West central Michigan vegetable regional report – May 11, 2016
Asparagus harvest has commenced in west Michigan, and early season vegetable pests are becoming active. Consider your transplant source to avoid problems later this season.
Given the forecast, there could be a risk of frost early Sunday and Monday mornings, May 15-16, if skies are clear and winds die down. Lake-effect cloud cover is expected, which should help. If clouds and wind are present, risk should be minimized.
Common asparagus beetle adults were detected this Monday, May 9, at the Michigan Asparagus Research Farm near Hart, Michigan. Experience suggests this pest is often first detected near wooded areas where adults overwinter. Be on the lookout for egglaying by this pest. Carbaryl and permethrin are labeled for control and have one-day pre-harvest intervals.
Cool weather and slow spear growth continue to make spears susceptible to cutworm damage in those fields where this pest is present. Oceana County growers reported finishing their first harvest early this week.
Degree-day models predict cabbage maggot flies have emerged from overwintered pupae in the Michigan cities of Standale, Hudsonville and Sparta. Enough degree-days could accumulate to create a predicted peak egglaying by these overwintered flies later next week.
For organic growers, row covers can prove effective and prevent cabbage maggot flies from laying eggs on plants, but are often hard to keep intact in windy Michigan. Weighting down edges can keep wind from catching edges and tearing fabric. Growers have reported they use soil, metal irrigation pipe and stones to accomplish this.
For conventional cabbage growers, consider trying VeriMark or Coragen for cabbage maggot control this year on a small portion of your acreage. Read more about these products on page 3 of Cornell University’s Veg Edge May 2015 newsletter. It is always good to get experience with new chemistries, so proven alternatives are available in an uncertain regulatory climate.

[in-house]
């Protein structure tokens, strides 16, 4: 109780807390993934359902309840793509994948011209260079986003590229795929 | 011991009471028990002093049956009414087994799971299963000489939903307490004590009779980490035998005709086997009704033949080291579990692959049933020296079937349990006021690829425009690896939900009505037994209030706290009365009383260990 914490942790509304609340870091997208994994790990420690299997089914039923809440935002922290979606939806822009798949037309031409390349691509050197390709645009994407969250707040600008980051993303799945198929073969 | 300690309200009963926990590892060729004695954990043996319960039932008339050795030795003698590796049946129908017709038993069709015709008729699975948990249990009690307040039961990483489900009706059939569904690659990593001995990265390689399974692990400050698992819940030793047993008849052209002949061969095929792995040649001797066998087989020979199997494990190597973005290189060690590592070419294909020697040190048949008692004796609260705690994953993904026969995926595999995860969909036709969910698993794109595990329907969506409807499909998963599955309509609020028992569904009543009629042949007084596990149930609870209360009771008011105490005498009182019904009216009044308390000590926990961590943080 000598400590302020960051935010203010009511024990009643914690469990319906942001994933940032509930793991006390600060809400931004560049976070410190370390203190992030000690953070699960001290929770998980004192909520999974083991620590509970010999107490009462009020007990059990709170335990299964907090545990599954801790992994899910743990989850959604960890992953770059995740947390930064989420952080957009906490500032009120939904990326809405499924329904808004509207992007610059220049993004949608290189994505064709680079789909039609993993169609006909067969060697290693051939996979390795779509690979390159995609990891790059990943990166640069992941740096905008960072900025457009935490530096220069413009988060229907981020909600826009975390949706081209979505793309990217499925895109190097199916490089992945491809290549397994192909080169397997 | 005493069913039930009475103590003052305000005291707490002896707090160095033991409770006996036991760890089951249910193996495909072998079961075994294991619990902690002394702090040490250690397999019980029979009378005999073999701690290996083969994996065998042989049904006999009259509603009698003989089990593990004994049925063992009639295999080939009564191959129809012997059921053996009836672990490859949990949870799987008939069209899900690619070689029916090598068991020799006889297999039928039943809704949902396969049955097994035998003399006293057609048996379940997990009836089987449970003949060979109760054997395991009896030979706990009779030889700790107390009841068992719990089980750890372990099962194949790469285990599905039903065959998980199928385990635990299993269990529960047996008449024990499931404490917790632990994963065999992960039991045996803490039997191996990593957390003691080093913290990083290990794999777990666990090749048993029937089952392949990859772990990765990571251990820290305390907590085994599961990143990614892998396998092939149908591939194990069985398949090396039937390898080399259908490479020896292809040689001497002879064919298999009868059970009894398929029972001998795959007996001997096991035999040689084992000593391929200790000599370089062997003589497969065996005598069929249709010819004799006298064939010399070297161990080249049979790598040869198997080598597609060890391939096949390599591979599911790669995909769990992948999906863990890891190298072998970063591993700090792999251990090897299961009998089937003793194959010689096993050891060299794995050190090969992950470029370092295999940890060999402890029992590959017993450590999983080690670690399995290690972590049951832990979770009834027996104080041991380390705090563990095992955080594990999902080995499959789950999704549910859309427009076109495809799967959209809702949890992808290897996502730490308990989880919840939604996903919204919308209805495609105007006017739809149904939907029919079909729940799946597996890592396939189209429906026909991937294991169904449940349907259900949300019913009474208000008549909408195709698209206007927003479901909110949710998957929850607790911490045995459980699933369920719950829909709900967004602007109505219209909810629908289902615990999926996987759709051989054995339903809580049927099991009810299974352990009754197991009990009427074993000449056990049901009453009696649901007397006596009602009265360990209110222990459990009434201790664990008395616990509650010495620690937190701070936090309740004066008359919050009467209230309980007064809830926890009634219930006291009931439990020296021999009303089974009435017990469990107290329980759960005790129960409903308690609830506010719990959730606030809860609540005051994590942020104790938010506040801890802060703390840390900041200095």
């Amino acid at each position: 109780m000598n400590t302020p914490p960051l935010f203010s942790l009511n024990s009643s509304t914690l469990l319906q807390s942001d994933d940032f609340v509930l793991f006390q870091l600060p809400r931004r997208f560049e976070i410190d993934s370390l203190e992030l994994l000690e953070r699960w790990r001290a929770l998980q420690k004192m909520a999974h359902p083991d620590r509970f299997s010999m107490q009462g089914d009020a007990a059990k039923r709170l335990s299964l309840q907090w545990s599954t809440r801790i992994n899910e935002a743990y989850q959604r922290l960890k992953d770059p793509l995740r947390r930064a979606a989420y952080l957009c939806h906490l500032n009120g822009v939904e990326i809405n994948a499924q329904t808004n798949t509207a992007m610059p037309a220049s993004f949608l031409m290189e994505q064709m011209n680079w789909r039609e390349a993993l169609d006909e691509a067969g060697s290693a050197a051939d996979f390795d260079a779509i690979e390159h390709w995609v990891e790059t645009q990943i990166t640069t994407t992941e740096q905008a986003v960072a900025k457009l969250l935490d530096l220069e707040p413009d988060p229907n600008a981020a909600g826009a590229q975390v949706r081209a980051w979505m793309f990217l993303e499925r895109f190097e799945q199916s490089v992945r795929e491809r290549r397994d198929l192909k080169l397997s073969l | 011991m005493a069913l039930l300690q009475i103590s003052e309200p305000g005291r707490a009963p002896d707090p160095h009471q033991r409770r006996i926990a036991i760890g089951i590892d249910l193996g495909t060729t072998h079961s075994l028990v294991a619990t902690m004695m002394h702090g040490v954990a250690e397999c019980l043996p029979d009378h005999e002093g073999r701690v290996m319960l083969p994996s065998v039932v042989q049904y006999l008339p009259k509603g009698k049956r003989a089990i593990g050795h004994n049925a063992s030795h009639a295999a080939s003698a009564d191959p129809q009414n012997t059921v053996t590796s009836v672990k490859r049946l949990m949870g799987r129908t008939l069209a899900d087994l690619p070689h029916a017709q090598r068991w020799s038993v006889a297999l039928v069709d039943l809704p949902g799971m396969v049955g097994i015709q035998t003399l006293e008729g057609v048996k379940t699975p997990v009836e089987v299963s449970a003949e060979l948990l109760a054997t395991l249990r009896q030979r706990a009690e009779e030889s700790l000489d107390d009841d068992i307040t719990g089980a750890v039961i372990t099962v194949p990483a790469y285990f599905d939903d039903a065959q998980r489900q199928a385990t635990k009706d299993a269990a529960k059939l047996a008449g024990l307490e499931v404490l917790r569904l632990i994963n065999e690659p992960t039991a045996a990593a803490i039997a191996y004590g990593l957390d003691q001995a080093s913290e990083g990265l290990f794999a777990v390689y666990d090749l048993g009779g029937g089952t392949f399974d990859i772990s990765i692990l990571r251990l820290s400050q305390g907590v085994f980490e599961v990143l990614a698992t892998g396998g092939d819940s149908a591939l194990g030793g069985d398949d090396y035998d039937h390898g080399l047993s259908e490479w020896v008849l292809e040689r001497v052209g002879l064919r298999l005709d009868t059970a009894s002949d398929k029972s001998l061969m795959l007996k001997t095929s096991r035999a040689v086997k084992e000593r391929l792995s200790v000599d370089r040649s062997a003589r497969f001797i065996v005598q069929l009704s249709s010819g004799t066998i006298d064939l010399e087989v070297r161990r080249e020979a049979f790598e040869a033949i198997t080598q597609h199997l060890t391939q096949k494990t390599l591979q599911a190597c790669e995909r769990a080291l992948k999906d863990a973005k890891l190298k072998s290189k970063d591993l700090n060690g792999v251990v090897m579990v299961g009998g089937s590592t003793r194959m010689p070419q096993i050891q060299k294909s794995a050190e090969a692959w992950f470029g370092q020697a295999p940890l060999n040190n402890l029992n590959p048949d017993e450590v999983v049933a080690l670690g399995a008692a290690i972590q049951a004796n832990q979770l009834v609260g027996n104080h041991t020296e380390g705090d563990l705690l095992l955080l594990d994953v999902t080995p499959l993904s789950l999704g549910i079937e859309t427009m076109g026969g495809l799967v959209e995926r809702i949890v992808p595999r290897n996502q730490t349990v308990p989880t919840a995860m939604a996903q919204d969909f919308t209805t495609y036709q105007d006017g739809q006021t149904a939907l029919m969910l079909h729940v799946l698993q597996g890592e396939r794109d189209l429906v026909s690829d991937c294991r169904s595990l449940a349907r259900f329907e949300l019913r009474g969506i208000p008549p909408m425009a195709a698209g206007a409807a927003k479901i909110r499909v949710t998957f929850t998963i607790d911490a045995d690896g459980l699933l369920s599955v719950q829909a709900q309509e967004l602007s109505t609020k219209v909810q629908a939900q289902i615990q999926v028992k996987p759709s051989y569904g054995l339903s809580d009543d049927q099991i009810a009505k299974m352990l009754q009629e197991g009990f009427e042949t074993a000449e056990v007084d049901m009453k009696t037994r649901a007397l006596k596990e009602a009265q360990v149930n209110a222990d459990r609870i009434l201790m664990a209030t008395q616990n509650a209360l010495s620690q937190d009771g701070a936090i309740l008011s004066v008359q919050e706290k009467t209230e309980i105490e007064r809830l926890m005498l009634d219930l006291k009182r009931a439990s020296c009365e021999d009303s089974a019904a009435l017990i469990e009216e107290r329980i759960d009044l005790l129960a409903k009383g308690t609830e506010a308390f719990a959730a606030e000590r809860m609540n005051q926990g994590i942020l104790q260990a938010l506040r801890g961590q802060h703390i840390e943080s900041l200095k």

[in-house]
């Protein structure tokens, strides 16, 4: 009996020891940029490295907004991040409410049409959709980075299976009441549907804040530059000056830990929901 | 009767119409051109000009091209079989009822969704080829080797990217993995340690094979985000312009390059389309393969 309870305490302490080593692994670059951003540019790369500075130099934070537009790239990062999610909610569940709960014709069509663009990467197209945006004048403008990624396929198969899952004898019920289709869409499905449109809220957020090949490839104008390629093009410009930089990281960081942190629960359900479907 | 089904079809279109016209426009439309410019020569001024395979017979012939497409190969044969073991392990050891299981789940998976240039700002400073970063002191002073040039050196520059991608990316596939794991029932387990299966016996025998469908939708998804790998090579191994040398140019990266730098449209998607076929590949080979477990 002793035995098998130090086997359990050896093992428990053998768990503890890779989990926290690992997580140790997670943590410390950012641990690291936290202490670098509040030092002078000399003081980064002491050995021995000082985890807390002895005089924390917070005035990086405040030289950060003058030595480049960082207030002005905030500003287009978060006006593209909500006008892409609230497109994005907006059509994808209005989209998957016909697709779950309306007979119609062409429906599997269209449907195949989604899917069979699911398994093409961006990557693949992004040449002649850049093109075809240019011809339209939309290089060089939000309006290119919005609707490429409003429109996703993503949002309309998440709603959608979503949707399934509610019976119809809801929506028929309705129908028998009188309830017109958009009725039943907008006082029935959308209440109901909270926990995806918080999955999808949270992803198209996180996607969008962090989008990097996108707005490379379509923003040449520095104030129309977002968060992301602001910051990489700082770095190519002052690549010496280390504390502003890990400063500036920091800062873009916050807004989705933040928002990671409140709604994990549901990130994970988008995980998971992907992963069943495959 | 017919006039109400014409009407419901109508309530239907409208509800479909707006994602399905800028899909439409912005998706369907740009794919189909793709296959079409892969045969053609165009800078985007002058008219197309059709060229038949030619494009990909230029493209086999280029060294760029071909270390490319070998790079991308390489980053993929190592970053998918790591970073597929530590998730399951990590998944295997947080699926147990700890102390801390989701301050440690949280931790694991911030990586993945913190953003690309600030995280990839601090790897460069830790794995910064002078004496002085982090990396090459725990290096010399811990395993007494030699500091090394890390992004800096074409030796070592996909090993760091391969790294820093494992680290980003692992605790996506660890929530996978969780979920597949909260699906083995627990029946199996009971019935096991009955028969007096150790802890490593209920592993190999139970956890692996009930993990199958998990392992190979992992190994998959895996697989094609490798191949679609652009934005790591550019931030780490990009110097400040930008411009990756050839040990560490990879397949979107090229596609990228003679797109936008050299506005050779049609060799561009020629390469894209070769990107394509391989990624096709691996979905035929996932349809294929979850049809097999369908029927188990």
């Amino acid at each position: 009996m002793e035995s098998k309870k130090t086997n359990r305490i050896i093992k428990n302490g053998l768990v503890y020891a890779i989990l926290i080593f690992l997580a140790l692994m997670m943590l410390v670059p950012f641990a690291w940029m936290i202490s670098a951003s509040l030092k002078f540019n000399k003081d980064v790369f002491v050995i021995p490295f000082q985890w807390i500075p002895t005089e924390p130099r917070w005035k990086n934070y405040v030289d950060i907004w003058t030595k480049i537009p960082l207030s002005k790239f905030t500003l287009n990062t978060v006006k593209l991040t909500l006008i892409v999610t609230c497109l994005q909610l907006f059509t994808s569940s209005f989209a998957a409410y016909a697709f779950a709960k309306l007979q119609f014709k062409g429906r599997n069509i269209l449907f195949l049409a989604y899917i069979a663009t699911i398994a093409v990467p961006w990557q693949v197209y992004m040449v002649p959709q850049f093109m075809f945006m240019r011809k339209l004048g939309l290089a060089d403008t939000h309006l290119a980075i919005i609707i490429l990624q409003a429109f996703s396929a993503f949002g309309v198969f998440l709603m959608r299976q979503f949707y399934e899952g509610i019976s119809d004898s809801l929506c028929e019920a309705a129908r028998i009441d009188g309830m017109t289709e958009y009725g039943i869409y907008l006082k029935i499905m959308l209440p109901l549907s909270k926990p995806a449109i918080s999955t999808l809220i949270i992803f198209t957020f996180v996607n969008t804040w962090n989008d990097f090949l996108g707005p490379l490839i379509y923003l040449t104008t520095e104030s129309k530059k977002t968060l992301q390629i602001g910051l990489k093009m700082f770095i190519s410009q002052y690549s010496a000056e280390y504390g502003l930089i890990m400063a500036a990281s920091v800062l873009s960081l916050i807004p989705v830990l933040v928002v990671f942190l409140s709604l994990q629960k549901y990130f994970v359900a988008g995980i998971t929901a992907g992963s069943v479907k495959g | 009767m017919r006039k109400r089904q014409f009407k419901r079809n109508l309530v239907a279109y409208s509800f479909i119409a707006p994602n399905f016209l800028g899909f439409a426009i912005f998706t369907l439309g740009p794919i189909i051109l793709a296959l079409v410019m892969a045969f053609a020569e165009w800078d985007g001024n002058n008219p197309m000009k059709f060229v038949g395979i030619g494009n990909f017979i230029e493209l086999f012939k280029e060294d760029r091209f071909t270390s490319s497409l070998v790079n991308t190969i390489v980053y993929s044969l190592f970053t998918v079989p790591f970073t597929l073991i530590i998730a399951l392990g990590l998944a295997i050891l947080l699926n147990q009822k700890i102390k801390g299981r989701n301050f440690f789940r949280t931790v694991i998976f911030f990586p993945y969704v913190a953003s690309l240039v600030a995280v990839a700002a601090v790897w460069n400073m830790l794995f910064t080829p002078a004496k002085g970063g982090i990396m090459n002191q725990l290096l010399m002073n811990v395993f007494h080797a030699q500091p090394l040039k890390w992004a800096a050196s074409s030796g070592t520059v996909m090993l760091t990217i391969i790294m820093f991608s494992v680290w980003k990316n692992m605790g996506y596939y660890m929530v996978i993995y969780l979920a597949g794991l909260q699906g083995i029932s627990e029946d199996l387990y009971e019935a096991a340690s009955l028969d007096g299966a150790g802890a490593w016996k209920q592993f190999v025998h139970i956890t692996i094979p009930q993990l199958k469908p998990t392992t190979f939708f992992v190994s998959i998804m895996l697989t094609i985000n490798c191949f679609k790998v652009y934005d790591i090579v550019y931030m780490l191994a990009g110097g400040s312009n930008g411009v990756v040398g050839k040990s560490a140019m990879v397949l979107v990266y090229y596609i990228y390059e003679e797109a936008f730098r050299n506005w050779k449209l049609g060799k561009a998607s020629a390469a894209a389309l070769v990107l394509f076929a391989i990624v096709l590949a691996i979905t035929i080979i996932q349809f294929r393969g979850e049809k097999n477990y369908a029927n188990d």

Be on the lookout for symptoms of swede midge damage in brassicas. This new pest was detected for the first time in 2015 in eastern Michigan.
Cucurbits and sweet corn
Based on degree-day models at the Hart, Hudsonville and Fremont Enviro-weather stations, seedcorn maggot adults that emerged from overwintering pupae have been flying and laying eggs since around April 20-27. Learn more about this early season pest in “Profile of a planting-time pest: Seedcorn maggot in vegetables” from Michigan State University Extension.
One non-chemical tactic to reduce risk of damage by seedcorn maggots is to delay planting of susceptible crops by 376 DD base 39 degrees Fahrenheit after peak egglaying, but before the next predicted peak. Enviro-weather can help you do this – see “New seedcorn maggot tool available on Enviro-weather” from MSU Extension.
Peppers and tomatoes
Note that vegetable transplants, for example solanaceous crops like tomatoes and peppers, will be at risk for infection with tomato spotted wilt virus and impatiens necrotic spot virus when grown in greenhouses with flowers. Infected vegetable transplants can be stunted in the field and produce distorted fruit.
Viruses can enter greenhouses on flower cuttings and plugs and then be transmitted to vegetables by thrips. Risk can be minimized when:
- Most flowers are started from seed, since these viruses are not seedborne.
- Flowers are grown in separate greenhouses from vegetable transplants and workers change protective coveralls between houses.
- Growers monitor for thrips and use control measures.
Read more about thrips control in greenhouses in “Western Flower Thrips: Management on Greenhouse-Grown Crops” by Kansas State University Research and Extension. Yellow sticky cards are a cheap and easy way to monitor for this pest.